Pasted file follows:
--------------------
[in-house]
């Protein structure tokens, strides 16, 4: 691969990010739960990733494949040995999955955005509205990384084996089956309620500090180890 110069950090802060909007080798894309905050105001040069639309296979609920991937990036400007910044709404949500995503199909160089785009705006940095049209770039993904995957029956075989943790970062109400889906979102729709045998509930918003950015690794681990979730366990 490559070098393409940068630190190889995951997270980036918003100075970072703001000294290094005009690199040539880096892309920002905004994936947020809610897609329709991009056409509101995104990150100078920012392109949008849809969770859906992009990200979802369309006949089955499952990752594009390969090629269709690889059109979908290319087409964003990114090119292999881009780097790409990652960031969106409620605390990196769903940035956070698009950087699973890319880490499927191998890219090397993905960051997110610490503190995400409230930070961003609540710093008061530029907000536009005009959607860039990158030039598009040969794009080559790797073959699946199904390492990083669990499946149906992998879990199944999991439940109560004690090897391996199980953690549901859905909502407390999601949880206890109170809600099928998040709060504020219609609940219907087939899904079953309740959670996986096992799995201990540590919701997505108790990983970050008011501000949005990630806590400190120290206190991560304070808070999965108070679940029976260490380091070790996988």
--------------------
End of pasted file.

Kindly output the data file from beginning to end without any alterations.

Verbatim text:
[in-house]
């Protein structure tokens, strides 16, 4: 691969990010739960990733494949040995999955955005509205990384084996089956309620500090180890 110069950090802060909007080798894309905050105001040069639309296979609920991937990036400007910044709404949500995503199909160089785009705006940095049209770039993904995957029956075989943790970062109400889906979102729709045998509930918003950015690794681990979730366990 490559070098393409940068630190190889995951997270980036918003100075970072703001000294290094005009690199040539880096892309920002905004994936947020809610897609329709991009056409509101995104990150100078920012392109949008849809969770859906992009990200979802369309006949089955499952990752594009390969090629269709690889059109979908290319087409964003990114090119292999881009780097790409990652960031969106409620605390990196769903940035956070698009950087699973890319880490499927191998890219090397993905960051997110610490503190995400409230930070961003609540710093008061530029907000536009005009959607860039990158030039598009040969794009080559790797073959699946199904390492990083669990499946149906992998879990199944999991439940109560004690090897391996199980953690549901859905909502407390999601949880206890109170809600099928998040709060504020219609609940219907087939899904079953309740959670996986096992799995201990540590919701997505108790990983970050008011501000949005990630806590400190120290206190991560304070808070999965108070679940029976260490380091070790996988």